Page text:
04 August 2008

Green Guilt

A lot of mainstream journalists seem to enjoy lamenting how painfully difficult it is to go green, and try to tell activists to stop nagging if they want to get their point across. A recent Baltimore Sun article, in fact, made a great point about how the writer’s grandmother was effortlessly environmentally friendly, by virtue of being a low income immigrant in the early half of the century, but then failed to realize the implications of this and chose instead to spend her article whining about how annoying it is when you take a Starbucks cup home to recycle and it spills in your car.

Well boohoo.

My grandmother always reused foil and paper napkins and compulsively hoarded spare buttons and brushes and bits of things until the family began to wonder if there wasn’t something a bit wrong with her head. I, on the other hand, eventually came to the realization that this was the natural product of being the child of Polish immigrants raised during the Depression and World War II- of course you wouldn’t throw away a napkin, when you might be able to use it again.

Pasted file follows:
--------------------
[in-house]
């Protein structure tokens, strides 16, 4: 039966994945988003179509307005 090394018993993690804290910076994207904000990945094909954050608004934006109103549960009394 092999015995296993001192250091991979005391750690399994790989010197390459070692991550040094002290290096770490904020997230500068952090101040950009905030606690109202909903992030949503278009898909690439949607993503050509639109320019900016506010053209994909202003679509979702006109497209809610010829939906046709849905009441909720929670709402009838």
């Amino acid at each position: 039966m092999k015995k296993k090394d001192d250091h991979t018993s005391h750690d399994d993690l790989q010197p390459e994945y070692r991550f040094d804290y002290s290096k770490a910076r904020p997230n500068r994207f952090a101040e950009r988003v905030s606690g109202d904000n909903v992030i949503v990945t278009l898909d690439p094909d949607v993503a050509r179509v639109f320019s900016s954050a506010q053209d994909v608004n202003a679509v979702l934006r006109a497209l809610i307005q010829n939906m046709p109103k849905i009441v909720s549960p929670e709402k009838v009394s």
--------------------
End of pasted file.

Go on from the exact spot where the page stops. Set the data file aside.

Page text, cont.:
The authors of these articles are right in pointing out that going green on an individual level shouldn’t be about the numeric value of your carbon footprint. You won’t get anywhere if you’re beating yourself up over every last lumen of light. It’s more about an attitude. If you’ve adjusted your thought to believe that it simply doesn’t make sense to throw things away (particularly if you are a penny pinching pack rat like me), suddenly it doesn’t seem like a big effort to use cloth napkins. Saves me trips to the grocery store, for one. And a more appropriate response to the annoyance of spilling leftover coffee in an effort to recycle would be, rather than whining about the mess, to ask why she was going to Starbucks and getting a plastic cup in the first place.